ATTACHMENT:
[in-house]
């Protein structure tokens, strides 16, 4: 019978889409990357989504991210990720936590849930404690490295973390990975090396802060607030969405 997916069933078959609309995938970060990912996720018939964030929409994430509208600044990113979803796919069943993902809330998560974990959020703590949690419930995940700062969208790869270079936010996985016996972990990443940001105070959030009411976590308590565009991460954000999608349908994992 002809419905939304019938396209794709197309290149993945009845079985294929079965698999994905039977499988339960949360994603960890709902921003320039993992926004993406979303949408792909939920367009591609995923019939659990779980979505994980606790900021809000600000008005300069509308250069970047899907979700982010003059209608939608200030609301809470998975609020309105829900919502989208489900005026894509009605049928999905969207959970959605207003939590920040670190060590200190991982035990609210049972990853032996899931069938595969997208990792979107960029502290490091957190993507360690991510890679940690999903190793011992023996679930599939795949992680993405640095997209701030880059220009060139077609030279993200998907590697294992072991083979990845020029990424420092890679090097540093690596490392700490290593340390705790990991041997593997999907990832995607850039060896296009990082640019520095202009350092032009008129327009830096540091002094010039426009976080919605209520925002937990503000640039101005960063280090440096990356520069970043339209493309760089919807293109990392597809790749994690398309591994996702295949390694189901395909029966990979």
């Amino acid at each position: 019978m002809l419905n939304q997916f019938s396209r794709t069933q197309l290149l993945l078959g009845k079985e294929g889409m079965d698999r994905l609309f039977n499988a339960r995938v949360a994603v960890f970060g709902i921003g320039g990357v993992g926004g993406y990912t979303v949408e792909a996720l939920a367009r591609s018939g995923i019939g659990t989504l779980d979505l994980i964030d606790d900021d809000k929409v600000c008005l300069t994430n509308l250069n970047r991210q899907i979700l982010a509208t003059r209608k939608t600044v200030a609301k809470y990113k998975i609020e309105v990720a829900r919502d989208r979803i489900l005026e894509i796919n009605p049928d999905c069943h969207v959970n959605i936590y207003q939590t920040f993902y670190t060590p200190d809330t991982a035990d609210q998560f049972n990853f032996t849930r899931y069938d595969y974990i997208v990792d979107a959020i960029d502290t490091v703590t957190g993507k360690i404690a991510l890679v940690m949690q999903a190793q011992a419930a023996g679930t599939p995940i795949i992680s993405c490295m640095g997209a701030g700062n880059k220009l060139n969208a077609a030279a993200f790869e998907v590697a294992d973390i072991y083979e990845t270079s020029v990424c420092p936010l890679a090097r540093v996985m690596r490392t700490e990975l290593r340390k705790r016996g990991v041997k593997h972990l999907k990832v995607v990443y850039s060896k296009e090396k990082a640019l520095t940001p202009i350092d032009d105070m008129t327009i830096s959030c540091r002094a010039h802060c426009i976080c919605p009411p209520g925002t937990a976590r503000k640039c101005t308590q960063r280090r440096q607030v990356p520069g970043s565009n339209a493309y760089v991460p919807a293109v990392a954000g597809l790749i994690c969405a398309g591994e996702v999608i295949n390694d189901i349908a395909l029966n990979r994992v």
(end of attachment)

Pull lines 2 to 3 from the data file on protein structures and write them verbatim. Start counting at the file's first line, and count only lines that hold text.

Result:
């Protein structure tokens, strides 16, 4: 019978889409990357989504991210990720936590849930404690490295973390990975090396802060607030969405 997916069933078959609309995938970060990912996720018939964030929409994430509208600044990113979803796919069943993902809330998560974990959020703590949690419930995940700062969208790869270079936010996985016996972990990443940001105070959030009411976590308590565009991460954000999608349908994992 002809419905939304019938396209794709197309290149993945009845079985294929079965698999994905039977499988339960949360994603960890709902921003320039993992926004993406979303949408792909939920367009591609995923019939659990779980979505994980606790900021809000600000008005300069509308250069970047899907979700982010003059209608939608200030609301809470998975609020309105829900919502989208489900005026894509009605049928999905969207959970959605207003939590920040670190060590200190991982035990609210049972990853032996899931069938595969997208990792979107960029502290490091957190993507360690991510890679940690999903190793011992023996679930599939795949992680993405640095997209701030880059220009060139077609030279993200998907590697294992072991083979990845020029990424420092890679090097540093690596490392700490290593340390705790990991041997593997999907990832995607850039060896296009990082640019520095202009350092032009008129327009830096540091002094010039426009976080919605209520925002937990503000640039101005960063280090440096990356520069970043339209493309760089919807293109990392597809790749994690398309591994996702295949390694189901395909029966990979």
């Amino acid at each position: 019978m002809l419905n939304q997916f019938s396209r794709t069933q197309l290149l993945l078959g009845k079985e294929g889409m079965d698999r994905l609309f039977n499988a339960r995938v949360a994603v960890f970060g709902i921003g320039g990357v993992g926004g993406y990912t979303v949408e792909a996720l939920a367009r591609s018939g995923i019939g659990t989504l779980d979505l994980i964030d606790d900021d809000k929409v600000c008005l300069t994430n509308l250069n970047r991210q899907i979700l982010a509208t003059r209608k939608t600044v200030a609301k809470y990113k998975i609020e309105v990720a829900r919502d989208r979803i489900l005026e894509i796919n009605p049928d999905c069943h969207v959970n959605i936590y207003q939590t920040f993902y670190t060590p200190d809330t991982a035990d609210q998560f049972n990853f032996t849930r899931y069938d595969y974990i997208v990792d979107a959020i960029d502290t490091v703590t957190g993507k360690i404690a991510l890679v940690m949690q999903a190793q011992a419930a023996g679930t599939p995940i795949i992680s993405c490295m640095g997209a701030g700062n880059k220009l060139n969208a077609a030279a993200f790869e998907v590697a294992d973390i072991y083979e990845t270079s020029v990424c420092p936010l890679a090097r540093v996985m690596r490392t700490e990975l290593r340390k705790r016996g990991v041997k593997h972990l999907k990832v995607v990443y850039s060896k296009e090396k990082a640019l520095t940001p202009i350092d032009d105070m008129t327009i830096s959030c540091r002094a010039h802060c426009i976080c919605p009411p209520g925002t937990a976590r503000k640039c101005t308590q960063r280090r440096q607030v990356p520069g970043s565009n339209a493309y760089v991460p919807a293109v990392a954000g597809l790749i994690c969405a398309g591994e996702v999608i295949n390694d189901i349908a395909l029966n990979r994992v």